Role of Diatoms in Water Quality Assessment and Environment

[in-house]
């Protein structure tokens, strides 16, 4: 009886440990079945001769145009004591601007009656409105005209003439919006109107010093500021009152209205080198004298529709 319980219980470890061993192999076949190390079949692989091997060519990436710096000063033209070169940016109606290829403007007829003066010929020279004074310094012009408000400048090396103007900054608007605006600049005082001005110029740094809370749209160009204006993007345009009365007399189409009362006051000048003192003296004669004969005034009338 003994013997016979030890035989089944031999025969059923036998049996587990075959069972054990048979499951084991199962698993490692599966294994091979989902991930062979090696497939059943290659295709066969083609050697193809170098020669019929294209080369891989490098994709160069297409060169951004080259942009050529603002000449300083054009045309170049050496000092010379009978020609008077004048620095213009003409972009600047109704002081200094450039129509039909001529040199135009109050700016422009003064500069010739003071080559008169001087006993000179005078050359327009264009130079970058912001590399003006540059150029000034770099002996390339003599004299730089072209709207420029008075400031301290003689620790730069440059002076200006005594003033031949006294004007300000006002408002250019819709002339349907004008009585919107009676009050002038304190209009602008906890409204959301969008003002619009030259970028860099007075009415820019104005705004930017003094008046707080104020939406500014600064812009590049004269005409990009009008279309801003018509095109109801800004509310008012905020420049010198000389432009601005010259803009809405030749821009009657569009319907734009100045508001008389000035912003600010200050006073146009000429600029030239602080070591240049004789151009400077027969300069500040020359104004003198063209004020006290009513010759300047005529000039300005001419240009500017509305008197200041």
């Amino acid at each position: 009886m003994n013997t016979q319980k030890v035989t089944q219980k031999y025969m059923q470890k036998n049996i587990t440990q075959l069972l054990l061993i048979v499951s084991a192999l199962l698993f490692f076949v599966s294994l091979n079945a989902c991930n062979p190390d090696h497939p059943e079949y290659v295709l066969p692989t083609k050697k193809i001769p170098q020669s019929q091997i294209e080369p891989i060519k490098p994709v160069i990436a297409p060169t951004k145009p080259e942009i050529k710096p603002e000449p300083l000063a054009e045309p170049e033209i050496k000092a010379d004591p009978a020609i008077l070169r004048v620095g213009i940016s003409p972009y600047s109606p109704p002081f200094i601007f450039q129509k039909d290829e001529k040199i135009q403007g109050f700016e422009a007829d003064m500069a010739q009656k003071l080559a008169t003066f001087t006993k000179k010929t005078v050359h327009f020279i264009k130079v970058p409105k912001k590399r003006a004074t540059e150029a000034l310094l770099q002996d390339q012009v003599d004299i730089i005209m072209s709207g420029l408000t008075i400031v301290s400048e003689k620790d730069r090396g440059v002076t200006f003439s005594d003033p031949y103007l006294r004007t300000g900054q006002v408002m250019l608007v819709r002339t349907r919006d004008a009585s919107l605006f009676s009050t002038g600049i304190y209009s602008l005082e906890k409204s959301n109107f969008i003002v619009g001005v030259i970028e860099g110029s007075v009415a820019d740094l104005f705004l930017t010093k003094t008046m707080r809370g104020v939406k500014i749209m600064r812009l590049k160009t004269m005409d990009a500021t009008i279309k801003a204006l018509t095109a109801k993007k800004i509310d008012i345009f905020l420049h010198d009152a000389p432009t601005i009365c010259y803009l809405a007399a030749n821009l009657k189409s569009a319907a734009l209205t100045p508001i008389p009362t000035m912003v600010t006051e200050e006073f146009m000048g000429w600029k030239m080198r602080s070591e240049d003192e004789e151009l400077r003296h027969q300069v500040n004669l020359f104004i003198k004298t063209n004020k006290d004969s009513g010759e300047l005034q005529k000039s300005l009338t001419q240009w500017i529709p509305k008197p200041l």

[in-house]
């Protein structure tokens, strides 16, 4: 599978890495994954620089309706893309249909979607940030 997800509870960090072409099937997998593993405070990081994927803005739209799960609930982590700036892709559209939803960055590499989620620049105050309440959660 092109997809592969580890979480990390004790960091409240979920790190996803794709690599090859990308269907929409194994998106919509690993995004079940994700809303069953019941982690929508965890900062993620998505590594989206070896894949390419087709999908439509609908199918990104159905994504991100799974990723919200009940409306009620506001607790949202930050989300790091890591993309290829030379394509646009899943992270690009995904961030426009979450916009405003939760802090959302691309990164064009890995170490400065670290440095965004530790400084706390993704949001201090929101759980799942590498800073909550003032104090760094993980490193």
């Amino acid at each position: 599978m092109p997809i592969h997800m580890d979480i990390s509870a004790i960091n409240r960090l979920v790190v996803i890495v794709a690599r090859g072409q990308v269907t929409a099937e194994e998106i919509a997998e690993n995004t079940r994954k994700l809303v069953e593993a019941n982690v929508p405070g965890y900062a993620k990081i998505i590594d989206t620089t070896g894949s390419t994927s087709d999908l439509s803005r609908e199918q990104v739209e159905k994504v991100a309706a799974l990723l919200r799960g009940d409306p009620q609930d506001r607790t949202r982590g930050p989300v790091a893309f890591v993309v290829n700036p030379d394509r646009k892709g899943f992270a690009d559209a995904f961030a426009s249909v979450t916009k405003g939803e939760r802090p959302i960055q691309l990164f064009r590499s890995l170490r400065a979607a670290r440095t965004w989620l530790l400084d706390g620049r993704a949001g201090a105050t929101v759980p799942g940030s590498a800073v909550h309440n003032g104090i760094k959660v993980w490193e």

The diatoms are one of the prominent and ecologically most significant groups of organisms on the earth. They are unicellular, eukaryotic, photosynthesizing algae, having a siliceous skeleton and are found in all aquatic environments. The division Bacillariophyta is illustrious by the presence of an inorganic cell wall composed of silica (hydrated SiO2). The wall or frustule consists of two parts called “valves”. Diatoms have evolved to have detailed silica cell walls that reflect the types of habitat to which the particular species is adapted. Diatoms multiply rapidly, maintaining a dynamic population of varying size. They range in size between 20-200 microns in diameter or length in size, although sometimes they can be up to 2 mm long. The cell is solitary or colonial. They are non-motile or capable of only limited movement along a substrate and play ecological roles in producing diatomaceous earth and toxic blooms in surface waters.